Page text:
Monday, August 15, 2005

Falstaff and Frida

I saw Henry IV Part 2 at the National Theatre on Saturday night. After Nick Hytner's brilliant Henry V at the time the Iraq war broke out, I'd hoped to see a similarly bold approach to its prequel in the National epic - but this is actually a very conventional, even conservative production, and as a result much of the politics in the first half seems so remote as to be incomprehensible. The production takes off after the interval, when the play becomes much more personal: David Bradley and Michael Gambon are very moving as the old King and Falstaff, and there's the luxury casting of John Wood as Justice Shallow. But I was still left feeling that the whole thing seemed worthy rather than immediate.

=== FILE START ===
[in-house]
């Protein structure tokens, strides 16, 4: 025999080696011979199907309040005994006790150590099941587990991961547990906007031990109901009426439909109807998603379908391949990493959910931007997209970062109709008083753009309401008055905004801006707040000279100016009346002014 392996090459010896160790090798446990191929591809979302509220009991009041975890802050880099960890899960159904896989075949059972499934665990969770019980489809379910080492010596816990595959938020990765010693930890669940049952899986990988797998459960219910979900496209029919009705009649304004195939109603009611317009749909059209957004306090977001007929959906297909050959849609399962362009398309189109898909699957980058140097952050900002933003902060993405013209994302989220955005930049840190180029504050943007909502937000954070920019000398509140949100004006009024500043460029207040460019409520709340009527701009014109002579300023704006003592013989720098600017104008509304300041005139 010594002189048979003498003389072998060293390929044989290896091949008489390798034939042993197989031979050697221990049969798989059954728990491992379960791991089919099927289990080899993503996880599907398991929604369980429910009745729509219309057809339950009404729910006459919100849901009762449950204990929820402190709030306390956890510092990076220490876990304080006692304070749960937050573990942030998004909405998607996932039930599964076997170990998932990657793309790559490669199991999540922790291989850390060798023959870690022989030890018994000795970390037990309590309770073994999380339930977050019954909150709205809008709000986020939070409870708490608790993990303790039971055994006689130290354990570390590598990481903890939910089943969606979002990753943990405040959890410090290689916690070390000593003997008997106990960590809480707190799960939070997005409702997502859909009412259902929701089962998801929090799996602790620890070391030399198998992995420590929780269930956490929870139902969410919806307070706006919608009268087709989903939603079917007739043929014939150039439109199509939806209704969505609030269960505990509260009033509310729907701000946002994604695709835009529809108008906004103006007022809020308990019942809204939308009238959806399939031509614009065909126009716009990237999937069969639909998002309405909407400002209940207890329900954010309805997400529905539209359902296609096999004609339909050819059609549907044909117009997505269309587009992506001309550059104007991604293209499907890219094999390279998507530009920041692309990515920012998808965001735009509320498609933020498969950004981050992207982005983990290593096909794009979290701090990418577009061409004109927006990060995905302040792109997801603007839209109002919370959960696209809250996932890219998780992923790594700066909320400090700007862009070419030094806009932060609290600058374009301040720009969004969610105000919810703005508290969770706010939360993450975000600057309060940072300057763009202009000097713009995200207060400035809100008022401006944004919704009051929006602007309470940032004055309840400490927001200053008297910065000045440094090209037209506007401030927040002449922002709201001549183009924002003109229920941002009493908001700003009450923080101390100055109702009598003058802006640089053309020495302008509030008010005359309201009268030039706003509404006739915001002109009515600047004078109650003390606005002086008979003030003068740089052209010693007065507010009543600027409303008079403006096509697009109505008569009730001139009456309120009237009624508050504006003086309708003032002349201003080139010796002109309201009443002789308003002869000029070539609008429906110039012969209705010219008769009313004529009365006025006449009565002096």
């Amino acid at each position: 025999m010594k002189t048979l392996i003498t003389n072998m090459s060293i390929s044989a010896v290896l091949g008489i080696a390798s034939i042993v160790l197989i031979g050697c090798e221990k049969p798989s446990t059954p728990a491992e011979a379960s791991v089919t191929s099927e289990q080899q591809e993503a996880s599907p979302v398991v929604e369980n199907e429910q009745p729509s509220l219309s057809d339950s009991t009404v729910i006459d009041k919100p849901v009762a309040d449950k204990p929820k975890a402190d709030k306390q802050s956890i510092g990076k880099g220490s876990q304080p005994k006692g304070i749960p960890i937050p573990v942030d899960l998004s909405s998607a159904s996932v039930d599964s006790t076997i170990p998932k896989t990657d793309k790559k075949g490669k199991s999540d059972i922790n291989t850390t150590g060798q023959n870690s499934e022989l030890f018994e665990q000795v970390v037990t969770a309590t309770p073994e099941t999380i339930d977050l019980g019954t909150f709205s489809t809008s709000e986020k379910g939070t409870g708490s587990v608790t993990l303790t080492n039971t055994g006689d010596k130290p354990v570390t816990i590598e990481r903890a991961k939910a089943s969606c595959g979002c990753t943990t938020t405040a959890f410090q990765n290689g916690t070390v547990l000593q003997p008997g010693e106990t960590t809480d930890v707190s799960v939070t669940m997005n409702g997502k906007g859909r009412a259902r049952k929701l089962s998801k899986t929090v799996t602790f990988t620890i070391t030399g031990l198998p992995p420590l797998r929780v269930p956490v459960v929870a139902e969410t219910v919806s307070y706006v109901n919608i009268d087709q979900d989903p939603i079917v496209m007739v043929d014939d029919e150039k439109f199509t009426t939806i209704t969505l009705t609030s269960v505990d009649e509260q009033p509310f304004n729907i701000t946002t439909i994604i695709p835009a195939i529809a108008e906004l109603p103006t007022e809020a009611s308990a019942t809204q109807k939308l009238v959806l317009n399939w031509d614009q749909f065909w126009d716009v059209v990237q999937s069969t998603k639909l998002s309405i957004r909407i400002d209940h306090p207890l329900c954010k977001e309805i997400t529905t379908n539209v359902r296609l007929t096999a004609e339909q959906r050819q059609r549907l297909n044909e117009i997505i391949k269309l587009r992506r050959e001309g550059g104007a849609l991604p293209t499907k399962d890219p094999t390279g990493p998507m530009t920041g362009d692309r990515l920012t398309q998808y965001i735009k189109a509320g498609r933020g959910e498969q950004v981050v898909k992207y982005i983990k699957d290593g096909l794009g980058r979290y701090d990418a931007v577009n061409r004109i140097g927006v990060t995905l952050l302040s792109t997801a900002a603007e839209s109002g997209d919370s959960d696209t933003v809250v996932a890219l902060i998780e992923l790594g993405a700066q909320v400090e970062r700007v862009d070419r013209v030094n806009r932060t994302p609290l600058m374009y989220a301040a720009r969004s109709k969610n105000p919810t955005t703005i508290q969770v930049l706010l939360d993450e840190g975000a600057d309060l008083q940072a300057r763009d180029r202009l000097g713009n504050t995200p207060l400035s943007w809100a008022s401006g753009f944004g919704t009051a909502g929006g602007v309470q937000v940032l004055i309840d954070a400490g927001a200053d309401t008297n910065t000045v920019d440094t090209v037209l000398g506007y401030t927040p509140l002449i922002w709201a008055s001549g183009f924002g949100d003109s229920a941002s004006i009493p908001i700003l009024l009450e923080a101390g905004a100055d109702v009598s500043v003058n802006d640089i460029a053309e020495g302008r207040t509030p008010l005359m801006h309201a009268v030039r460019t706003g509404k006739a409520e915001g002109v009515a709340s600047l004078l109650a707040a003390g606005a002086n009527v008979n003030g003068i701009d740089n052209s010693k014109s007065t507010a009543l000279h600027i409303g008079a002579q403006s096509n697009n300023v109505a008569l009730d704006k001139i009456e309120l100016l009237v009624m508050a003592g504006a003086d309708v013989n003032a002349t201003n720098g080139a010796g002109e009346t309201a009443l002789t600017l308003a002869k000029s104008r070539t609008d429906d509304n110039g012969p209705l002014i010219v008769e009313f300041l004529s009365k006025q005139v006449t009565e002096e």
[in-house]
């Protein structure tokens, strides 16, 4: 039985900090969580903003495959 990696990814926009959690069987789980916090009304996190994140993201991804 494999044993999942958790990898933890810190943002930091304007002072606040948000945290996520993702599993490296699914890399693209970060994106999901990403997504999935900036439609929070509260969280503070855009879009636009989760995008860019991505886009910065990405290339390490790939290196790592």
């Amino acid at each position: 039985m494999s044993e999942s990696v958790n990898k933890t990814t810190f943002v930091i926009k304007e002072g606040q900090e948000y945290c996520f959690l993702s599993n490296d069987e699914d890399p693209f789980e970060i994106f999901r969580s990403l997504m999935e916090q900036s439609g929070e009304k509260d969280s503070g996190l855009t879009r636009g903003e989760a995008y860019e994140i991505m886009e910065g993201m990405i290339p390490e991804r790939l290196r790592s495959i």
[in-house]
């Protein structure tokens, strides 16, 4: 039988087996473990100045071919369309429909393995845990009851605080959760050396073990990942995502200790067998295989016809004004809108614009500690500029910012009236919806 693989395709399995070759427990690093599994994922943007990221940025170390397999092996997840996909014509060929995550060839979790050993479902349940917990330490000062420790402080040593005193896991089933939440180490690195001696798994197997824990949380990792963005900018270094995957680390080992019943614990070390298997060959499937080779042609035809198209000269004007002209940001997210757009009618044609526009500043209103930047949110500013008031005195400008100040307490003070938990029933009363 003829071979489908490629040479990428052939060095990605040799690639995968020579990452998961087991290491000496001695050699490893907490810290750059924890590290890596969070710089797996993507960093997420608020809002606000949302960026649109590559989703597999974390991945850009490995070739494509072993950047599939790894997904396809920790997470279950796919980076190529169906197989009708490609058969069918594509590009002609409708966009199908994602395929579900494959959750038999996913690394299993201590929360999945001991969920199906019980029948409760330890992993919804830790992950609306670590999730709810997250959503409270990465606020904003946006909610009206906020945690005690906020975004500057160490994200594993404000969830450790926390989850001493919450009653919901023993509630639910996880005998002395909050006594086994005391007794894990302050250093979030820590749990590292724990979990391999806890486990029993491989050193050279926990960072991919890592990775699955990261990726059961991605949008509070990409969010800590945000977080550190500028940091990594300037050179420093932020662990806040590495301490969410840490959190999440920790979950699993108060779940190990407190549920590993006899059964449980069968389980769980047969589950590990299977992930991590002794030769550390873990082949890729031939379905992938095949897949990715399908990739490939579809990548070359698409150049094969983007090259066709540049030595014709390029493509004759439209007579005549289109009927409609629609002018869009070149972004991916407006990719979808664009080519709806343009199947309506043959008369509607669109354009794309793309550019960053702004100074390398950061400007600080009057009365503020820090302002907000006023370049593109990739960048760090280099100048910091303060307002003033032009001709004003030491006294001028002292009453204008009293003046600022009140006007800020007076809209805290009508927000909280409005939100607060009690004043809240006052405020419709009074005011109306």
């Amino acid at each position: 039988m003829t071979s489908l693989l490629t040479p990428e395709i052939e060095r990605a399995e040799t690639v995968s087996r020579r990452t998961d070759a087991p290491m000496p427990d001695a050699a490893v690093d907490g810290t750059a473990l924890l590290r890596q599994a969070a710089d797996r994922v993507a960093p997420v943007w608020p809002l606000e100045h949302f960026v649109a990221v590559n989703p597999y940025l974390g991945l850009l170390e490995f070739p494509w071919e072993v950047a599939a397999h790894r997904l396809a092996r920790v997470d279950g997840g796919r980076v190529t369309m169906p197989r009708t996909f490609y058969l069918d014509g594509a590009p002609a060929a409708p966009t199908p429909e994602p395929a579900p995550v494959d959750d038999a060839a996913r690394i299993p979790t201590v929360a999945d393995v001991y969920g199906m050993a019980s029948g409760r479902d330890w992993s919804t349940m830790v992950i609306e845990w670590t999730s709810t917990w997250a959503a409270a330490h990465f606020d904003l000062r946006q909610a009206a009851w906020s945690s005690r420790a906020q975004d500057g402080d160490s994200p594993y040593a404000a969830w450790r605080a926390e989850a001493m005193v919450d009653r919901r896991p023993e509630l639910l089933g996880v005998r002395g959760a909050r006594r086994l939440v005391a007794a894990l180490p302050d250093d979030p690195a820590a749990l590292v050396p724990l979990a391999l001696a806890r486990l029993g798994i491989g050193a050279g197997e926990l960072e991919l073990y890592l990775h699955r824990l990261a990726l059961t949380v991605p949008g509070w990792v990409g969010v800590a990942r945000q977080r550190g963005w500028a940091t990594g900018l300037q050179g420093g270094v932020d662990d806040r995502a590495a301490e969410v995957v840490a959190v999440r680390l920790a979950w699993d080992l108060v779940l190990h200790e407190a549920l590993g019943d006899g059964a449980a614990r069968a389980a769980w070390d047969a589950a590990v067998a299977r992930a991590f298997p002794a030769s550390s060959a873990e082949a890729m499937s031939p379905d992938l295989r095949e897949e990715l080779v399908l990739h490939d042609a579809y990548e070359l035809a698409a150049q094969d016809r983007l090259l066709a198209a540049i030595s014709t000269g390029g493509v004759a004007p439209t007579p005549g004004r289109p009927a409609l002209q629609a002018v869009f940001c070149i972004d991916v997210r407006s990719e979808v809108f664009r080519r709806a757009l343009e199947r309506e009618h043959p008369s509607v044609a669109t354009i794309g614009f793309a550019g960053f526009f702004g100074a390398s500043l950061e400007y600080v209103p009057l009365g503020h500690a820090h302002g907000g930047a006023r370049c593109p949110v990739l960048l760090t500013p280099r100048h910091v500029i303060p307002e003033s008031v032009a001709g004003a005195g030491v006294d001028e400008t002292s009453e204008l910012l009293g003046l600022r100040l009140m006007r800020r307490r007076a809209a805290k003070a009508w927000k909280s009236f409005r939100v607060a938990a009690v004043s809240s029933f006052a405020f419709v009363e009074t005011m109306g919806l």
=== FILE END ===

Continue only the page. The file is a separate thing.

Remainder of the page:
It's with these thoughts that I go to the Tate's Frida Kahlo exhibition on Sunday afternoon. Frida was a character in our Mappa Mundi in 2000-1: confronting one of our protagonists, Enrique, with the realities of the Mexican mestizaje identity (which was especially potent when we toured Mexico, of course!). In many ways, she's the ultimate symbol for the contemporary artistic icon: female, post-colonial, disabled, mixed race, AND bi-sexual. Looking at her paintings is like a lesson in this amazing biography - in fact, many of the paintings only really make sense in terms of the specifics of her life and times. Watching people going round the exhibition, I'm struck that they seem to be spending more time reading the captions than looking at the pictures. This art - political or autobiographical - draws its meaning from its context, and can't really survive without a context. It's hardly Kahlo's fault that we're now looking at her paintings in a very different context from the one in which she made them. But the experience makes me think again about Henry IV. In the theatre, because of the ephemeral nature of the form, we can and must be aware of the context - the particular audience addressed - if we're to have any chance of conveying real radical meaning. This is what Nick achieved so brilliantly with his Henry V - but the current production is generalised rather than specific in terms of the context, and so fails to ignite. Tourist Shakespeare.

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